Last Monday was our last day in Orkney. Before leaving we went to say goodbye to the Stones of Stenness and Ring of Brogar and we stopped between these two sites to take a photo of two smaller standing stones which lie in front of a house and we knew were called Brodgar Farm stones. While we were there the two owners, Carole and John Hoey, approached us and we had a chat about the site on their land. It is now officially called Loch View stones and their owners also showed us a short alignment of some other low stones they found near their house. Carole and John would like to enlarge their house, but it seems that wherever they dig some stones appear. What are these stones? The remains of some previous building or a part of another megalithic monument? A serious excavation is too expensive to carry on, so these half-buried stones remain a mistery.
Afterwards we went to Skara Brae, the extraordinary Neolithic settlement whose houses and even the stone furniture have survived to present days. Approahing the site you can realize how old it is from some stone marks on your path. So, from 1969 (first man on the Moon), passing through the U.S. Declaration of Indipendence, the Maya civilization, the fall of Roman Empire, the building of Giza pyramids in Egypt, you finally arrive at 330 BC: Skara Brae. Under a pouring rain we took some photos and met a very nice custodian, Morris. Then we went back to the visitors centre (it opened last April), had a warm cup of tea and had a look to the exhibition area. It is very interesting: there you can enjoy a beautiful video, play with buttons and computer screens that explain the site and its ancient inhabitants and look at all the strange and useful objects found in the settlement. Not to be missed. By the way, thanks to Apple QTVR technology, now you can enjoy our 360 degrees panoramic wiew of the inside of Skara Brae's house number one.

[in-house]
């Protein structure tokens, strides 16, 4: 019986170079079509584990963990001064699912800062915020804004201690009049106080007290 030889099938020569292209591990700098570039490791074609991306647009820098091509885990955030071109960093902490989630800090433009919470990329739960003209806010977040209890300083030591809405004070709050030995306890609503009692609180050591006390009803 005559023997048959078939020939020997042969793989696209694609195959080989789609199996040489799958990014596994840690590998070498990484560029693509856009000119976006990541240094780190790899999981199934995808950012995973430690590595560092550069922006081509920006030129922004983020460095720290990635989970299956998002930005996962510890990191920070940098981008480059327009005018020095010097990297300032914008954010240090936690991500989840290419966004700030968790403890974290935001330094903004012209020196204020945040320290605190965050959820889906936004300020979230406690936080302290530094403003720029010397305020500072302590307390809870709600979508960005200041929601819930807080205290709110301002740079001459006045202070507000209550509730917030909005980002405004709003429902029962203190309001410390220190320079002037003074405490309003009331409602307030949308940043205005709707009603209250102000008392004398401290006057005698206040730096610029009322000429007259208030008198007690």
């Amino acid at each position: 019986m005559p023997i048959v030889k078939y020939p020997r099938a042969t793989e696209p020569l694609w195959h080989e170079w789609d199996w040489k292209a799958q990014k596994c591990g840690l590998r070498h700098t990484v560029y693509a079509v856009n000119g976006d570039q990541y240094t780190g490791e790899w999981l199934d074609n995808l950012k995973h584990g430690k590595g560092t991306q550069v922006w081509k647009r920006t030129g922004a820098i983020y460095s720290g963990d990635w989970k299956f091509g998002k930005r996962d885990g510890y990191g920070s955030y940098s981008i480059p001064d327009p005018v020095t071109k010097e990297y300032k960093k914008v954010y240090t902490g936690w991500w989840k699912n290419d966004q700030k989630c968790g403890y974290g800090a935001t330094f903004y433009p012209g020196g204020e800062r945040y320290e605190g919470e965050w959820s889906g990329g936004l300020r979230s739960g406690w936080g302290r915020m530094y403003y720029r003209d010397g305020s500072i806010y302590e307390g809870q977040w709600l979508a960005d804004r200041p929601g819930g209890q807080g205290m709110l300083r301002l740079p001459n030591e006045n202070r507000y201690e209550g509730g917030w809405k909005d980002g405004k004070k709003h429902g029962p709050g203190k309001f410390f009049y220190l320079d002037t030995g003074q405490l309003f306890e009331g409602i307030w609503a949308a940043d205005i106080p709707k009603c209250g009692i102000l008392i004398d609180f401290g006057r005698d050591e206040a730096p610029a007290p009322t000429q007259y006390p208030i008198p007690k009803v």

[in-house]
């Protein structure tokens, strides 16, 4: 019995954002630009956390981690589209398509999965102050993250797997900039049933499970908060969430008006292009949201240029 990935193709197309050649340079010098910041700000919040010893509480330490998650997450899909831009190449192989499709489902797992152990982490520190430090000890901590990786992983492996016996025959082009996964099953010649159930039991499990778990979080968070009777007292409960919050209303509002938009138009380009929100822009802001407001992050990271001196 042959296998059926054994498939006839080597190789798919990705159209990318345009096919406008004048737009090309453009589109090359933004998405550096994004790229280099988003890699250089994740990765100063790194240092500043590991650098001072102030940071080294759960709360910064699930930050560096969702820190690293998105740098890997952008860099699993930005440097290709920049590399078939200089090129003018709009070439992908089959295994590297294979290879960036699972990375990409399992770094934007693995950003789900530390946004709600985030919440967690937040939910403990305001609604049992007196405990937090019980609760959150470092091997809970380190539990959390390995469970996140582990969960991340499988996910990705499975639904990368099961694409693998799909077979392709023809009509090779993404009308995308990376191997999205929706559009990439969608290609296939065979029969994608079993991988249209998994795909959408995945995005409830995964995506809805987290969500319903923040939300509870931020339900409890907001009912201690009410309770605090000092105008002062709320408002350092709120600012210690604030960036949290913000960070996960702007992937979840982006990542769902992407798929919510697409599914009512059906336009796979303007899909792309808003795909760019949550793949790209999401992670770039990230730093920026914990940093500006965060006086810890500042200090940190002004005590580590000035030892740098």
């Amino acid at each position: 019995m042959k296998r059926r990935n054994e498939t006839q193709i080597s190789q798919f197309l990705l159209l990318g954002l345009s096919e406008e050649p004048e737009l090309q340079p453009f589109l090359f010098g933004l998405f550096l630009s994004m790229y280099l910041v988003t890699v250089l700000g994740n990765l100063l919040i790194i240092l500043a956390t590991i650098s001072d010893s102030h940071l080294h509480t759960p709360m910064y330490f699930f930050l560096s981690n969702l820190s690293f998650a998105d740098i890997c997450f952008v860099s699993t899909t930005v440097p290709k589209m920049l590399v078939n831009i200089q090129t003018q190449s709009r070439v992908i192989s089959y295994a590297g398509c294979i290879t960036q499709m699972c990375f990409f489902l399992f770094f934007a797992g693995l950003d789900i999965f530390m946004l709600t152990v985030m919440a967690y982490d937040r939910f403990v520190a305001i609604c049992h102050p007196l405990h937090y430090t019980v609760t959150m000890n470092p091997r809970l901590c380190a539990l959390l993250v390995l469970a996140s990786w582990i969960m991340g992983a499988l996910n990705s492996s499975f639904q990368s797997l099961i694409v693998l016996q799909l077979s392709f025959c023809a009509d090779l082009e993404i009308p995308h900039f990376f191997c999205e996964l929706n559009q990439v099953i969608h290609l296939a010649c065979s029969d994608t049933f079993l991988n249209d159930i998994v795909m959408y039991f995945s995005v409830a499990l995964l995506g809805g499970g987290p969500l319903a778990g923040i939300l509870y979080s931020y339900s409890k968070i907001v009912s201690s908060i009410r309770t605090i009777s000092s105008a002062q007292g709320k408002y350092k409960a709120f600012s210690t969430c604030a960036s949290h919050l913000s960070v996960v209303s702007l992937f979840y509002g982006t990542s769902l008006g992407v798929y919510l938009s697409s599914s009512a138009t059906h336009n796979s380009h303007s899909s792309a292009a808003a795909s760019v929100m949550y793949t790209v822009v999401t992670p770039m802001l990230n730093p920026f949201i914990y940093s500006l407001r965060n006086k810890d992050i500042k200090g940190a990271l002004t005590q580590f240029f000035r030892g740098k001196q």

While we were in the visitors centre we had the chance to meet Mr Robert McIlwraith, the very nice Historic Scotland's Regional Director for the North. He was at Skara Brae for inaugurating a new interesting feature: a replica of one of the Neolithic houses, which visitors can visit, closely inspect and touch. The official opening was the day after, so we could watch Alan McKerron and several Historic Scotland's men putting the finishing touches to the replica (arranging inside the house things like weeds, smoked fish and live crabs). Then we had to hurry to the ferry and we very, very sadly left Orkney.
On Tuesday we visited some sites in the Highlands. It was a day devoted to the chambered cairns and long barrows of Yarrows (where there is an interesting archaeological trail), Cnoc Freiceadain (two ancient sites in sight of a more recent site: a nuclear power station!), Coille na Borgie and Skelpick. We slept in Tongue, up on Scotland's northernmost coast, and on Wedsesday got very muddy and wet in Laid souterrain and began our visits to brochs (circular defensive Iron Age structures, with intramural passages and cells) with Dun Dornaigil. Then we made a long and tiring drive to the South, passing through some of the wildest and most beautiful landscapes of the Highlands. In the evening we visited Dun Troddan and Dun Telve, two well-preserved brochs, standing in a little valley not far from the peaceful village of Glenelg.
Yesterday morning we took a very small ferry from Glenelg to the isle of Skye. It was a cold day but with plenty of sunshine so we were lucky to admire the dramatic landscape of Skye at its best. The island is pretty touristic, but our archaeological stops are generally off the beaten path, so we could peacefully enjoy the places we visited. The first two of the day, Dun Ringill (a broch by the sea) and Na Clachan Bhreige (a ruined stone circle by a small loch) are situated on the splendid Strathaird peninsula. At Kilmarie, looking for info about the right footpath to reach the sites, we discovered the Kirkicraft workshop, a nice shop run by a very nice couple.
Then we drove to another broch, Dun Ardtreck, dramatically located on a steep cliff. Well, it is practically half a dun, because it is strangely D-shaped and half surrounded by the sea. A breathtaking site, literally. On our way back to our Twingo we met and have a chat with Dave, a very nice man who was working outside his home on our way to the dun. He also took a photo of us with his only camera and only film roll! We are surprised about how many friendly people are around in Scotland and its islands! They are indeed one of the best parts of our tour. Before going to Portree, we also quickly visited Dun Beag, another well-preserved broch.
We are now in a very comfortable B&B hoping to be apple to get connected to the Net in the morning. Keep your fingers crossed for us. And see you soon again!
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